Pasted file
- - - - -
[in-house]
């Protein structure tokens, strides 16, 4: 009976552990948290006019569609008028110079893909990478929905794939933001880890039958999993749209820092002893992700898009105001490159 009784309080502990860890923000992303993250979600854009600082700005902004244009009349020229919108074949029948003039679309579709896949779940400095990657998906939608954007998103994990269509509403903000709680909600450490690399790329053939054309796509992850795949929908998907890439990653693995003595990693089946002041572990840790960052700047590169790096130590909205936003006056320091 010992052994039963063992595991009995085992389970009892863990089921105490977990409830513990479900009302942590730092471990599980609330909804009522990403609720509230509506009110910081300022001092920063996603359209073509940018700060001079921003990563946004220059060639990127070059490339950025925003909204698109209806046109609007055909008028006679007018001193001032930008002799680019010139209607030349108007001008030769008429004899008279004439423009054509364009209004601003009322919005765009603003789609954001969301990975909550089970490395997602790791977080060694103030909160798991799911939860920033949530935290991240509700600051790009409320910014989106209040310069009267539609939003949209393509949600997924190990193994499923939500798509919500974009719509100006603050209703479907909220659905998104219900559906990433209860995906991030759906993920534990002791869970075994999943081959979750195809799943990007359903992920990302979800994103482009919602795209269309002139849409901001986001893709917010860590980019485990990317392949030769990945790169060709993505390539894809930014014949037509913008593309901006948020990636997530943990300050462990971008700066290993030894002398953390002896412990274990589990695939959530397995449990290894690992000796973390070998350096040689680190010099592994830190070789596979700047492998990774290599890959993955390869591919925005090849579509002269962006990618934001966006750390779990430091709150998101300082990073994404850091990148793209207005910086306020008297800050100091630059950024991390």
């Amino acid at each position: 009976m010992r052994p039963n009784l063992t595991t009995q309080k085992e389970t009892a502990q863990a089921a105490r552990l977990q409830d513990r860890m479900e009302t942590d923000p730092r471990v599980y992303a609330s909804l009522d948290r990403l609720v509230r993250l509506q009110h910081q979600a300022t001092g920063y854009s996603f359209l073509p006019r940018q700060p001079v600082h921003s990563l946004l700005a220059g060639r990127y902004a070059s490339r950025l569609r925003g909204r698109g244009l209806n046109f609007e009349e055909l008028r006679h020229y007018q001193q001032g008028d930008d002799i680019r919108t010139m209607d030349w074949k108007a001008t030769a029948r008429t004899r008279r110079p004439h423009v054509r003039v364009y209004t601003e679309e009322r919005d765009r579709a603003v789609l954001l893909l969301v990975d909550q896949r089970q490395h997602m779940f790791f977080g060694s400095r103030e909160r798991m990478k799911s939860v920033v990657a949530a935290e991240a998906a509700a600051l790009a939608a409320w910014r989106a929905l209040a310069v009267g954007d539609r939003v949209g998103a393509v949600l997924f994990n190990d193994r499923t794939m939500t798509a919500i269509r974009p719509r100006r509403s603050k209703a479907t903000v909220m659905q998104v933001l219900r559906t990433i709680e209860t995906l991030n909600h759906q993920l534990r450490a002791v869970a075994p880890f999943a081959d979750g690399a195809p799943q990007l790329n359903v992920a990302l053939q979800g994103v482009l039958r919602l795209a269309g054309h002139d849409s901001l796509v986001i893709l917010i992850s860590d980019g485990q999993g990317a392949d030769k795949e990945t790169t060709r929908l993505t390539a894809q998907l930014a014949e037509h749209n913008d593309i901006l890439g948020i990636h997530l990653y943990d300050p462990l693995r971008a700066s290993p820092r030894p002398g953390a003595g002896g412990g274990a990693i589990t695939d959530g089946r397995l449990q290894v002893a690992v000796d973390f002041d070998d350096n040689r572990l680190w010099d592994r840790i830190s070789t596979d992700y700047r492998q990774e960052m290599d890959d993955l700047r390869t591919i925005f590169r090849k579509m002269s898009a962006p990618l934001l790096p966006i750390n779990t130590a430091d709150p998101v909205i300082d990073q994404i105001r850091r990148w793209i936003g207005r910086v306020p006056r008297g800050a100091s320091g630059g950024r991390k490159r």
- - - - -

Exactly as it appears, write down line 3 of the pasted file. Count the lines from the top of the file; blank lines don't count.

């Amino acid at each position: 009976m010992r052994p039963n009784l063992t595991t009995q309080k085992e389970t009892a502990q863990a089921a105490r552990l977990q409830d513990r860890m479900e009302t942590d923000p730092r471990v599980y992303a609330s909804l009522d948290r990403l609720v509230r993250l509506q009110h910081q979600a300022t001092g920063y854009s996603f359209l073509p006019r940018q700060p001079v600082h921003s990563l946004l700005a220059g060639r990127y902004a070059s490339r950025l569609r925003g909204r698109g244009l209806n046109f609007e009349e055909l008028r006679h020229y007018q001193q001032g008028d930008d002799i680019r919108t010139m209607d030349w074949k108007a001008t030769a029948r008429t004899r008279r110079p004439h423009v054509r003039v364009y209004t601003e679309e009322r919005d765009r579709a603003v789609l954001l893909l969301v990975d909550q896949r089970q490395h997602m779940f790791f977080g060694s400095r103030e909160r798991m990478k799911s939860v920033v990657a949530a935290e991240a998906a509700a600051l790009a939608a409320w910014r989106a929905l209040a310069v009267g954007d539609r939003v949209g998103a393509v949600l997924f994990n190990d193994r499923t794939m939500t798509a919500i269509r974009p719509r100006r509403s603050k209703a479907t903000v909220m659905q998104v933001l219900r559906t990433i709680e209860t995906l991030n909600h759906q993920l534990r450490a002791v869970a075994p880890f999943a081959d979750g690399a195809p799943q990007l790329n359903v992920a990302l053939q979800g994103v482009l039958r919602l795209a269309g054309h002139d849409s901001l796509v986001i893709l917010i992850s860590d980019g485990q999993g990317a392949d030769k795949e990945t790169t060709r929908l993505t390539a894809q998907l930014a014949e037509h749209n913008d593309i901006l890439g948020i990636h997530l990653y943990d300050p462990l693995r971008a700066s290993p820092r030894p002398g953390a003595g002896g412990g274990a990693i589990t695939d959530g089946r397995l449990q290894v002893a690992v000796d973390f002041d070998d350096n040689r572990l680190w010099d592994r840790i830190s070789t596979d992700y700047r492998q990774e960052m290599d890959d993955l700047r390869t591919i925005f590169r090849k579509m002269s898009a962006p990618l934001l790096p966006i750390n779990t130590a430091d709150p998101v909205i300082d990073q994404i105001r850091r990148w793209i936003g207005r910086v306020p006056r008297g800050a100091s320091g630059g950024r991390k490159r």